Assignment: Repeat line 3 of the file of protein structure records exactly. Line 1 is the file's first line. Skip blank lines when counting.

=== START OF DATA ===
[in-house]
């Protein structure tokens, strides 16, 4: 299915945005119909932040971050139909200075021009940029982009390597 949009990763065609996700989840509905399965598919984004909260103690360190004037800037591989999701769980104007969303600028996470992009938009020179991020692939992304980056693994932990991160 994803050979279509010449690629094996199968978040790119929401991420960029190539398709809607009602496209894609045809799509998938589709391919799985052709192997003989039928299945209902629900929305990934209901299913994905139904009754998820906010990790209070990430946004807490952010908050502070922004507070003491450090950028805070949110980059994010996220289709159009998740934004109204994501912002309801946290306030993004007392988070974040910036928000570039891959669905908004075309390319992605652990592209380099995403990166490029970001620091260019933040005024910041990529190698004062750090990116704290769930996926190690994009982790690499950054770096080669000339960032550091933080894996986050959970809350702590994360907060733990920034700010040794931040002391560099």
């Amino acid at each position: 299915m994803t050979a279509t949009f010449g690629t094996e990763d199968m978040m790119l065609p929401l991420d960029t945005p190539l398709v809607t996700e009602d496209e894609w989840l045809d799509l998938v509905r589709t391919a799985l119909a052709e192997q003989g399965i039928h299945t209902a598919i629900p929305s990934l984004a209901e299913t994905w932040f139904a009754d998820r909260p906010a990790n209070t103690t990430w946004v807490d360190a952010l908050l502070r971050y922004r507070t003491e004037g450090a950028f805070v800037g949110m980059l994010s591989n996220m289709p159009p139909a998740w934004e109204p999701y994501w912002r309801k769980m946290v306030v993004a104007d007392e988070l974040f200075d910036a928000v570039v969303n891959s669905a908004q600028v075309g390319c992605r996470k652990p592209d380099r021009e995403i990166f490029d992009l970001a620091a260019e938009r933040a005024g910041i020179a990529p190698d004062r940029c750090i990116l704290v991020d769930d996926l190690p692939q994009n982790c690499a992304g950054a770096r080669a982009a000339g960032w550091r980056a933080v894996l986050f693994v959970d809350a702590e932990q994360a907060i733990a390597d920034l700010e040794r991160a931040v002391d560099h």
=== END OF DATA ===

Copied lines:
């Amino acid at each position: 299915m994803t050979a279509t949009f010449g690629t094996e990763d199968m978040m790119l065609p929401l991420d960029t945005p190539l398709v809607t996700e009602d496209e894609w989840l045809d799509l998938v509905r589709t391919a799985l119909a052709e192997q003989g399965i039928h299945t209902a598919i629900p929305s990934l984004a209901e299913t994905w932040f139904a009754d998820r909260p906010a990790n209070t103690t990430w946004v807490d360190a952010l908050l502070r971050y922004r507070t003491e004037g450090a950028f805070v800037g949110m980059l994010s591989n996220m289709p159009p139909a998740w934004e109204p999701y994501w912002r309801k769980m946290v306030v993004a104007d007392e988070l974040f200075d910036a928000v570039v969303n891959s669905a908004q600028v075309g390319c992605r996470k652990p592209d380099r021009e995403i990166f490029d992009l970001a620091a260019e938009r933040a005024g910041i020179a990529p190698d004062r940029c750090i990116l704290v991020d769930d996926l190690p692939q994009n982790c690499a992304g950054a770096r080669a982009a000339g960032w550091r980056a933080v894996l986050f693994v959970d809350a702590e932990q994360a907060i733990a390597d920034l700010e040794r991160a931040v002391d560099h």